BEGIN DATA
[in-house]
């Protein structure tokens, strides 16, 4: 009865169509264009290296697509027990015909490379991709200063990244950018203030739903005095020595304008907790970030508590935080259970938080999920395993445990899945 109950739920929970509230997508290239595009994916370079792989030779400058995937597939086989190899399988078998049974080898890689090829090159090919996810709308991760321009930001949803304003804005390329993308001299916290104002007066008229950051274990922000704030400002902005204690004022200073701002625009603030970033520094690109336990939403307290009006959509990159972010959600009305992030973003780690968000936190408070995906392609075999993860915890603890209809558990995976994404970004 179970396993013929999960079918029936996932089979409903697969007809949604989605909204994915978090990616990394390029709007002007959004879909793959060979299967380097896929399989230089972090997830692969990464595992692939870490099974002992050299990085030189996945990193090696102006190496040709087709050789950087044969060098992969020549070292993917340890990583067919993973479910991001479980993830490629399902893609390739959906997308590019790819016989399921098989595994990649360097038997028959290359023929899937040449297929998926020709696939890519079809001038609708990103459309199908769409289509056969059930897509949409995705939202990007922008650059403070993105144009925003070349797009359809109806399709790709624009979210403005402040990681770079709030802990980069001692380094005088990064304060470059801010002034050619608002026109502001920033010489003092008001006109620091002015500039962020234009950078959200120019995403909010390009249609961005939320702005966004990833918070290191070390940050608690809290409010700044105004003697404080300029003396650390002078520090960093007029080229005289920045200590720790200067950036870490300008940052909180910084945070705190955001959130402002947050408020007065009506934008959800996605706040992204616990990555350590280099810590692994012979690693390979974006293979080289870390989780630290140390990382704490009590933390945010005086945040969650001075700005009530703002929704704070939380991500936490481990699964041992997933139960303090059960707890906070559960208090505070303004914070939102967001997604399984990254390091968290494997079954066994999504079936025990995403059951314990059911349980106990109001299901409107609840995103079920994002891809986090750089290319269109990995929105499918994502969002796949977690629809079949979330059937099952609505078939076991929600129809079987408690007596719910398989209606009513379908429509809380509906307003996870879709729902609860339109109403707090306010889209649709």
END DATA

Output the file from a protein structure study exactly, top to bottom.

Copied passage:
[in-house]
């Protein structure tokens, strides 16, 4: 009865169509264009290296697509027990015909490379991709200063990244950018203030739903005095020595304008907790970030508590935080259970938080999920395993445990899945 109950739920929970509230997508290239595009994916370079792989030779400058995937597939086989190899399988078998049974080898890689090829090159090919996810709308991760321009930001949803304003804005390329993308001299916290104002007066008229950051274990922000704030400002902005204690004022200073701002625009603030970033520094690109336990939403307290009006959509990159972010959600009305992030973003780690968000936190408070995906392609075999993860915890603890209809558990995976994404970004 179970396993013929999960079918029936996932089979409903697969007809949604989605909204994915978090990616990394390029709007002007959004879909793959060979299967380097896929399989230089972090997830692969990464595992692939870490099974002992050299990085030189996945990193090696102006190496040709087709050789950087044969060098992969020549070292993917340890990583067919993973479910991001479980993830490629399902893609390739959906997308590019790819016989399921098989595994990649360097038997028959290359023929899937040449297929998926020709696939890519079809001038609708990103459309199908769409289509056969059930897509949409995705939202990007922008650059403070993105144009925003070349797009359809109806399709790709624009979210403005402040990681770079709030802990980069001692380094005088990064304060470059801010002034050619608002026109502001920033010489003092008001006109620091002015500039962020234009950078959200120019995403909010390009249609961005939320702005966004990833918070290191070390940050608690809290409010700044105004003697404080300029003396650390002078520090960093007029080229005289920045200590720790200067950036870490300008940052909180910084945070705190955001959130402002947050408020007065009506934008959800996605706040992204616990990555350590280099810590692994012979690693390979974006293979080289870390989780630290140390990382704490009590933390945010005086945040969650001075700005009530703002929704704070939380991500936490481990699964041992997933139960303090059960707890906070559960208090505070303004914070939102967001997604399984990254390091968290494997079954066994999504079936025990995403059951314990059911349980106990109001299901409107609840995103079920994002891809986090750089290319269109990995929105499918994502969002796949977690629809079949979330059937099952609505078939076991929600129809079987408690007596719910398989209606009513379908429509809380509906307003996870879709729902609860339109109403707090306010889209649709």